The first thing you need to understand is your headshot isn’t actually for you. It’s for the viewer of it. So you need to create your headshot with the viewer in mind. Have you heard of the term “bitch face”? Have you ever walked down the street, a person walks past and You jump to the side and think, “whoa, she’s not having a good day!” or, “Geez, I’d hate to bump into him in a dark alley!” These are all examples of your brain’s unconscious kicking in and applying an emotion or feeling to what you are looking at. With headshots, we want to take advantage of that knee-jerk reaction but instead, evoke a specific reaction that positions you to your favor.
I’ve had a lot of time thinking about what makes a headshot work and the experience to solidify all the little pieces that go into building what I like to call, a successful headshot. But first, let’s talk about what the big deal is about headshots. I mean, do you really need one? Is it really that important that you pay someone to take a picture of you? Let’s look there first.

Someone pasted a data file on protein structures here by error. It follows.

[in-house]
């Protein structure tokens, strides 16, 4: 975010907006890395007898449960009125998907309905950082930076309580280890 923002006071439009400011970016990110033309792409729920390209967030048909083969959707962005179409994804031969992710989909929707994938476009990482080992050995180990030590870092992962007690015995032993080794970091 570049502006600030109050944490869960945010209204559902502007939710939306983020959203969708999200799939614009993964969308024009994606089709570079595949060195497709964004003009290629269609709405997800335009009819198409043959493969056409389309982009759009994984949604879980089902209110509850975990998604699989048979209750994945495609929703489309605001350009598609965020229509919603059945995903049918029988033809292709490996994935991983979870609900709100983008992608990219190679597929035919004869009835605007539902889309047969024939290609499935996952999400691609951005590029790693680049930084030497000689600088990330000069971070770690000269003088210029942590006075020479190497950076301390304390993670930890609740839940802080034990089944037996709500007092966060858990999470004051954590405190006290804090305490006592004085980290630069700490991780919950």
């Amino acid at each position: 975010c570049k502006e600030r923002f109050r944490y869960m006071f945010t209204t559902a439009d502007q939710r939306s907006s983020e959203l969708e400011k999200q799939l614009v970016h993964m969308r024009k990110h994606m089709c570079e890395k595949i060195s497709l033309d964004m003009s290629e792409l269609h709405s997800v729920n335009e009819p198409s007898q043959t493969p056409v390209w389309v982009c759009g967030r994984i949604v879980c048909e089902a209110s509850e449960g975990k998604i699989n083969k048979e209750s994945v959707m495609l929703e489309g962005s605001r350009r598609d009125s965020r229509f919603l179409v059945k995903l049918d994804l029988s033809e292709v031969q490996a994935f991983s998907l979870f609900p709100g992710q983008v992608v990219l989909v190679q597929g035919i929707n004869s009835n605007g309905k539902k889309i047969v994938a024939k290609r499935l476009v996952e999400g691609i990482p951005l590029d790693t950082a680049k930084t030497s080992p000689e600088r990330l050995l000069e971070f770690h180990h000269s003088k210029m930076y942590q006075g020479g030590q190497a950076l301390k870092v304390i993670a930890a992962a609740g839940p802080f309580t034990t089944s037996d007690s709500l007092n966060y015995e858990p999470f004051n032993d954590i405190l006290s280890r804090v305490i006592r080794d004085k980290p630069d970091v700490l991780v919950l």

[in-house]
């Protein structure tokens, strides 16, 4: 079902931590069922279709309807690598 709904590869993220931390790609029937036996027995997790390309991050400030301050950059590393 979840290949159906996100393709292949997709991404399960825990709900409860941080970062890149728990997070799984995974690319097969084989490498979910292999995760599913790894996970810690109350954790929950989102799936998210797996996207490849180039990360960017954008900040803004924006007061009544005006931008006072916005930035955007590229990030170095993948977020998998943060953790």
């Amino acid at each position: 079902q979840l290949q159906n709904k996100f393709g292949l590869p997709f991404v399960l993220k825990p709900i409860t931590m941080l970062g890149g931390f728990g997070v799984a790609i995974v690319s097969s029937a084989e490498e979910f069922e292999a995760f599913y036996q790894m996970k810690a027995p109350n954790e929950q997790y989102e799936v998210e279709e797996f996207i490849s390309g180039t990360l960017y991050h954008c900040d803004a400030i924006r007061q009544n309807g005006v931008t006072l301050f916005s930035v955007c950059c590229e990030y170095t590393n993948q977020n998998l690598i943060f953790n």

I’m sure you’ve seen at least one or two of his shows at some point in late night TV, that’s if you’re not already an avid watcher. But Jimmy Fallon has shared a little throwback to his early days and posted hi first ever acting headshot for us all to have a little giggle with.
My business as a headshot photographer has me work with a lot of people and after a while trends are very apparent. One very popular trend upon meeting people for the first time is that they apologize, they apologize for not being very photogenic or that they just don’t look good in pictures so it’s ok that these headshots won’t turn out good. They don’t just say that out of jest, they actually mean it and believe it!